Adult children taking on the care of a parent with dementia embody Christ’s love.
In the Catholic faith we have an endless source of renewal available to us through the Mass, the sacraments, Scripture, and the saints. In my own life, I’ve observed that key words come to me when I need strength or wisdom.
In the last few years, the words of St. Teresa of Avila have emerged front and center as I navigate my mother’s dementia diagnosis. This beloved passage deeply resonates when caring for a loved one with dementia and Alzheimer’s: “Christ has no body but yours; yours are the hands with which he blesses the world.”
The Centers for Disease Control estimates that over 5.8 million people in the United States have been diagnosed with dementia, and because it is a disease that frequently results in the loss of autonomy, there are, alongside all these patients, millions and millions of caregivers. As I’ve crossed paths with dozens of family members in this role, St. Teresa’s words have become increasingly clear. I’ve been left in awe by the stories I’ve witnessed and heard.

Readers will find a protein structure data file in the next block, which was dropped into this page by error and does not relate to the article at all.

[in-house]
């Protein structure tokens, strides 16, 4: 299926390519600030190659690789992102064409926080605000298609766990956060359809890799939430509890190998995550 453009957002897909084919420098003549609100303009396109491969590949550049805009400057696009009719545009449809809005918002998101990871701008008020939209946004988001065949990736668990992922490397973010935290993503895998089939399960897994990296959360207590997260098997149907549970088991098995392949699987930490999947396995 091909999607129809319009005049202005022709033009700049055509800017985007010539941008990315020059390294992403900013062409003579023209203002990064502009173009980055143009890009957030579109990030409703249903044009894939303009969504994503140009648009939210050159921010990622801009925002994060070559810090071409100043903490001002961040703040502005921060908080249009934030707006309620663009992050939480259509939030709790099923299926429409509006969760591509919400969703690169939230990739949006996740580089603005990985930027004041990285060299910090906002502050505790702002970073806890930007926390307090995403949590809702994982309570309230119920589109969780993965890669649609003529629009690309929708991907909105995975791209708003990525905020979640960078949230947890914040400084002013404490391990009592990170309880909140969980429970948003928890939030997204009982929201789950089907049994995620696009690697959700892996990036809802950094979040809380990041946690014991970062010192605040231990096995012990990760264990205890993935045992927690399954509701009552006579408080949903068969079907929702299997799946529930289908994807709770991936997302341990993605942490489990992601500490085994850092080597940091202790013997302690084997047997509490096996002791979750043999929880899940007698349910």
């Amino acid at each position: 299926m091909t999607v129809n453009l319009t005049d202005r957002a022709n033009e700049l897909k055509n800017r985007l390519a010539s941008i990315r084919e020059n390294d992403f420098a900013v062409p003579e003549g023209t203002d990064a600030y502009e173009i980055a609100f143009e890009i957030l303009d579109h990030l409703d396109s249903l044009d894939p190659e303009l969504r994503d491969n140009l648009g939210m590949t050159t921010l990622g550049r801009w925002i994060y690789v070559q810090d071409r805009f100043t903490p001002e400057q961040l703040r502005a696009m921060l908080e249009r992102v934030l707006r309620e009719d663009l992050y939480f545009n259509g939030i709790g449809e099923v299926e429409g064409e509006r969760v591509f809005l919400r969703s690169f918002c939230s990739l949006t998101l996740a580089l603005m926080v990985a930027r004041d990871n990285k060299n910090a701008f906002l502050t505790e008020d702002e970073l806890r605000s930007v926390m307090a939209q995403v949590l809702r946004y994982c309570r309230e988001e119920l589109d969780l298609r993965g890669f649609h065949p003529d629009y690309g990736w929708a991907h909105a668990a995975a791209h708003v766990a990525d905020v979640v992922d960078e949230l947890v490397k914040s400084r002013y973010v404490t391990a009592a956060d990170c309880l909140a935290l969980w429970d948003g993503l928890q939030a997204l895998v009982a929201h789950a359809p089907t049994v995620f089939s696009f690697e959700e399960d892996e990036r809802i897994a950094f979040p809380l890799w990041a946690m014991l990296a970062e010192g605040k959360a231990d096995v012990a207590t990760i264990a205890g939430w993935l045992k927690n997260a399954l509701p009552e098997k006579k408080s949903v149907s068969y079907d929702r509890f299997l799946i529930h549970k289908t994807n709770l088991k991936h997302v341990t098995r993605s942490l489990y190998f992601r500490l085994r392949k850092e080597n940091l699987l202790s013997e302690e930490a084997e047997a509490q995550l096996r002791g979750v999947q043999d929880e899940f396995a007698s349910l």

I became curious about all these caring hands of Christ, and whether the caregivers saw within themselves the spirituality that I perceive in them. While there are countless sons, husbands, and wives also involved in this unwavering work, I will share here the stories of three daughters I had the privilege of interviewing.
‘I Didn’t Sign Up for This’
I met Brenda, the older sister of a friend, at a local coffee shop and was transfixed by her beauty: long blond hair, high cheekbones, glamorously dressed in black leather and faux fur.
One thing I’ve learned from interviewing people about what’s in their hearts is that heartaches quickly spill out. Within minutes, tears sprang to her eyes. Her mother, a demanding and belittling person, leaves both her daughters exhausted. Their situation might be more arduous than most: Their mother has always had a cold personality, ever since they were children. Yet the women are committed to ensuring that the end of their 85-year-old mother’s life will be as safe and comfortable as possible.
“I draw from the human,” Brenda told me. “She’s a human. But it’s difficult. I’m always doing things, and it’s never good enough. I do everything for her. Taxes, medicines, insurance, appointments. ‘Bring me coffee next time,’ my mother says. ‘Plain coffee?’ ‘Yeah, plain coffee.’ I bring it to her. ‘There’s no flavor to this.’”